I've been working on a better solution for this over the last few days. Inspired by Ryan Fleury's Data Desk, I'm working on parsing a custom text format into an AST that is then manipulated before being translated into C++ code. So far this is turning out to be a huge improvement. It's much simpler to add new features and way less lines of code to implement. It's still got a long way to go, and replacing the old system in the game code will be a ton of work, but I think it'll definitely be worth the effort in the long run.

The custom format will look something like this:
struct MineCartEntity
     MineCartType type;
     i32 nodeCount;

     v2 nodes[24];

     f32 friction;
     f32 maxSpeed;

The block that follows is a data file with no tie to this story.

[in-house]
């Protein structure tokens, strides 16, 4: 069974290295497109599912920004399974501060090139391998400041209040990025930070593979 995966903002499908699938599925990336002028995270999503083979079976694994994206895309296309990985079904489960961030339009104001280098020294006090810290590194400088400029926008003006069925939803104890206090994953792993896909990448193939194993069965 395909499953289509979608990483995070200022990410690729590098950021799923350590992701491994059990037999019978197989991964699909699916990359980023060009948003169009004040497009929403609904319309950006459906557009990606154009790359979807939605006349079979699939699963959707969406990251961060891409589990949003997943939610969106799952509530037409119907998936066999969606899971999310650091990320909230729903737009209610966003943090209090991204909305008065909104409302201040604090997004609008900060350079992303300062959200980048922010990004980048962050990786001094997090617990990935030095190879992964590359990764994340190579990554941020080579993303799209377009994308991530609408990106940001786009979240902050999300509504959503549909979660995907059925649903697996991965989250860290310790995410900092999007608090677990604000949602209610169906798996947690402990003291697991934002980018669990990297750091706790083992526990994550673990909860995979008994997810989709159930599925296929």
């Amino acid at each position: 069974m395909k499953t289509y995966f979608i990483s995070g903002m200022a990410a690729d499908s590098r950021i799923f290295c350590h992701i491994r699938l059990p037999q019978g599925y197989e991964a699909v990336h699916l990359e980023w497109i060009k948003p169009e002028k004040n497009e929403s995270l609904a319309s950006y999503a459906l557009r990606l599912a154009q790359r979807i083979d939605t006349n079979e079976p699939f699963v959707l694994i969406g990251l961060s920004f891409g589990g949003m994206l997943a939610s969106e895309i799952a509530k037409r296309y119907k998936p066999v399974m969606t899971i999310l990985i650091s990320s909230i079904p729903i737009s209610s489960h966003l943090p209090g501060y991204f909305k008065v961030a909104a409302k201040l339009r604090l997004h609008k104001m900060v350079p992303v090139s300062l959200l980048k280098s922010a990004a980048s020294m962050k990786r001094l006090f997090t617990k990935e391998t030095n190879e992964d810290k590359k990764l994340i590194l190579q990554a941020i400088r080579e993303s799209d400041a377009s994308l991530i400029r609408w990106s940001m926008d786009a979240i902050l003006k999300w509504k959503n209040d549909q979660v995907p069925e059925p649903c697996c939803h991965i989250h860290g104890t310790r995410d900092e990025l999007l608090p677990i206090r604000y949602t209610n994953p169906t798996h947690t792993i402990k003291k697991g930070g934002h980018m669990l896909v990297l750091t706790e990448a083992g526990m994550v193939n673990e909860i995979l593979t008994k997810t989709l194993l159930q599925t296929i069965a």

i32 wallSegmentCount;
     MineCartWallSegment wallSegments[4];
     i32 startingNode;
     MineCartState state;
     f32 tPosition;
     f32 tVelocity;
     f32 trackLength;
     PlayingSoundReference armedSound;

TagData EntityDefinition

What's Next?

After I've finished with the metaprogramming/code generation system I'll probably move on to cleaning up some more parts of the code. I think that will keep me busy for a pretty long time. Once that's done though I'll continue working on more enemies, art, level design, puzzle mechanics and eventually get back into music composition. Thanks for reading! As always, let me know if you have any questions about the game!
about separating the blocks you may wish to add a puzzle where the only solution is to separate the blocks

Because most 2D block pushing games don't have that as a mechanic so it's not intuitive for most gamers used to other block pushing puzzles
Yeah definitely. I think I may have already put one in as the second block puzzle you encounter. Thanks for the suggestion!